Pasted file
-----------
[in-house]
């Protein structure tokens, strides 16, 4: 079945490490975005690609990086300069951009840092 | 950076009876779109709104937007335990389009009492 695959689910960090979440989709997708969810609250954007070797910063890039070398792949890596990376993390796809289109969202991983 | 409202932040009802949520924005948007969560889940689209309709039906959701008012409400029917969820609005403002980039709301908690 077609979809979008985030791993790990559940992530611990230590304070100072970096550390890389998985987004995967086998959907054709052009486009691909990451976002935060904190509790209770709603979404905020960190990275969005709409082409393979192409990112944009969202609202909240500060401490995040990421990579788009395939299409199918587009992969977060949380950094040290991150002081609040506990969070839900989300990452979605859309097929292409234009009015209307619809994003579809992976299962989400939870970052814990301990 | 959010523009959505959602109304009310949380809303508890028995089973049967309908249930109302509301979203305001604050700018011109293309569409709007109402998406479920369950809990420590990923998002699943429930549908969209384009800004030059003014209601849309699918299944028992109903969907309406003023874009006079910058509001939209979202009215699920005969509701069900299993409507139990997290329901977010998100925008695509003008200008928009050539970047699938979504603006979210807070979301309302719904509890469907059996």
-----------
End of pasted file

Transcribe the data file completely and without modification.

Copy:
[in-house]
């Protein structure tokens, strides 16, 4: 079945490490975005690609990086300069951009840092 | 950076009876779109709104937007335990389009009492 695959689910960090979440989709997708969810609250954007070797910063890039070398792949890596990376993390796809289109969202991983 | 409202932040009802949520924005948007969560889940689209309709039906959701008012409400029917969820609005403002980039709301908690 077609979809979008985030791993790990559940992530611990230590304070100072970096550390890389998985987004995967086998959907054709052009486009691909990451976002935060904190509790209770709603979404905020960190990275969005709409082409393979192409990112944009969202609202909240500060401490995040990421990579788009395939299409199918587009992969977060949380950094040290991150002081609040506990969070839900989300990452979605859309097929292409234009009015209307619809994003579809992976299962989400939870970052814990301990 | 959010523009959505959602109304009310949380809303508890028995089973049967309908249930109302509301979203305001604050700018011109293309569409709007109402998406479920369950809990420590990923998002699943429930549908969209384009800004030059003014209601849309699918299944028992109903969907309406003023874009006079910058509001939209979202009215699920005969509701069900299993409507139990997290329901977010998100925008695509003008200008928009050539970047699938979504603006979210807070979301309302719904509890469907059996």